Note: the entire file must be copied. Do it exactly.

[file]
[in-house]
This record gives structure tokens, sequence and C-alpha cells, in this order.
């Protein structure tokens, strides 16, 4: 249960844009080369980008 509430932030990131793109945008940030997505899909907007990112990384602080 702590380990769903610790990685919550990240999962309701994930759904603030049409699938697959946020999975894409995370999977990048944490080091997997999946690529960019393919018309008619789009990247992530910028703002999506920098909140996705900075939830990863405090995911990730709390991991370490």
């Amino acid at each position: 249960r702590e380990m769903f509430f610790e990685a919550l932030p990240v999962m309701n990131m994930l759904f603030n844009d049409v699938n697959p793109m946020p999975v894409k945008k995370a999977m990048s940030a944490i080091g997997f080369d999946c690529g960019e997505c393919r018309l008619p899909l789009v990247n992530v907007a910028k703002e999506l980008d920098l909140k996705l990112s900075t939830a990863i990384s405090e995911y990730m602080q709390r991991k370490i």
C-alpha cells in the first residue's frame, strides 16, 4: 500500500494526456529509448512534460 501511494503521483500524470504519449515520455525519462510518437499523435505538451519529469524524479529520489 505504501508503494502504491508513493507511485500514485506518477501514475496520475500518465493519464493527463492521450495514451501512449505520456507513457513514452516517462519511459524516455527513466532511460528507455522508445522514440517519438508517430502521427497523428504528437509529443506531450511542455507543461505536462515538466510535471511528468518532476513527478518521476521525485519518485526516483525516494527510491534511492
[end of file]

[in-house]
This record gives structure tokens, sequence and C-alpha cells, in this order.
């Protein structure tokens, strides 16, 4: 249960844009080369980008 509430932030990131793109945008940030997505899909907007990112990384602080 702590380990769903610790990685919550990240999962309701994930759904603030049409699938697959946020999975894409995370999977990048944490080091997997999946690529960019393919018309008619789009990247992530910028703002999506920098909140996705900075939830990863405090995911990730709390991991370490």
């Amino acid at each position: 249960r702590e380990m769903f509430f610790e990685a919550l932030p990240v999962m309701n990131m994930l759904f603030n844009d049409v699938n697959p793109m946020p999975v894409k945008k995370a999977m990048s940030a944490i080091g997997f080369d999946c690529g960019e997505c393919r018309l008619p899909l789009v990247n992530v907007a910028k703002e999506l980008d920098l909140k996705l990112s900075t939830a990863i990384s405090e995911y990730m602080q709390r991991k370490i």
C-alpha cells in the first residue's frame, strides 16, 4: 500500500494526456529509448512534460 501511494503521483500524470504519449515520455525519462510518437499523435505538451519529469524524479529520489 505504501508503494502504491508513493507511485500514485506518477501514475496520475500518465493519464493527463492521450495514451501512449505520456507513457513514452516517462519511459524516455527513466532511460528507455522508445522514440517519438508517430502521427497523428504528437509529443506531450511542455507543461505536462515538466510535471511528468518532476513527478518521476521525485519518485526516483525516494527510491534511492